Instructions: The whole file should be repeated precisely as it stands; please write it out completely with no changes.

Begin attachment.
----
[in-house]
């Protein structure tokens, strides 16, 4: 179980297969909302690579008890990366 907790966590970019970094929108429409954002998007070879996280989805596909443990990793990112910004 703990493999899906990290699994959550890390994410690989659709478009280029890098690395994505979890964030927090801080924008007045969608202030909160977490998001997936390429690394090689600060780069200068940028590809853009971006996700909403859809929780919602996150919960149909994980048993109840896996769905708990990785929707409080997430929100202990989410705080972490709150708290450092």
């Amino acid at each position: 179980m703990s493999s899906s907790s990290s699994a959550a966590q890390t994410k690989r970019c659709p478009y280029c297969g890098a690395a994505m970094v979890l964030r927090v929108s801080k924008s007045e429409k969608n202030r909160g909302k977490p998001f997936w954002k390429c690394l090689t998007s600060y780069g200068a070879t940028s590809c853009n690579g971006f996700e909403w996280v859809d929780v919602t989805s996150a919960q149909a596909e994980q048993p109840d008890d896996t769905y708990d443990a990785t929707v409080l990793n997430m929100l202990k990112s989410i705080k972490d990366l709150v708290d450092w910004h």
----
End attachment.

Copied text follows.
[in-house]
């Protein structure tokens, strides 16, 4: 179980297969909302690579008890990366 907790966590970019970094929108429409954002998007070879996280989805596909443990990793990112910004 703990493999899906990290699994959550890390994410690989659709478009280029890098690395994505979890964030927090801080924008007045969608202030909160977490998001997936390429690394090689600060780069200068940028590809853009971006996700909403859809929780919602996150919960149909994980048993109840896996769905708990990785929707409080997430929100202990989410705080972490709150708290450092």
């Amino acid at each position: 179980m703990s493999s899906s907790s990290s699994a959550a966590q890390t994410k690989r970019c659709p478009y280029c297969g890098a690395a994505m970094v979890l964030r927090v929108s801080k924008s007045e429409k969608n202030r909160g909302k977490p998001f997936w954002k390429c690394l090689t998007s600060y780069g200068a070879t940028s590809c853009n690579g971006f996700e909403w996280v859809d929780v919602t989805s996150a919960q149909a596909e994980q048993p109840d008890d896996t769905y708990d443990a990785t929707v409080l990793n997430m929100l202990k990112s989410i705080k972490d990366l709150v708290d450092w910004h």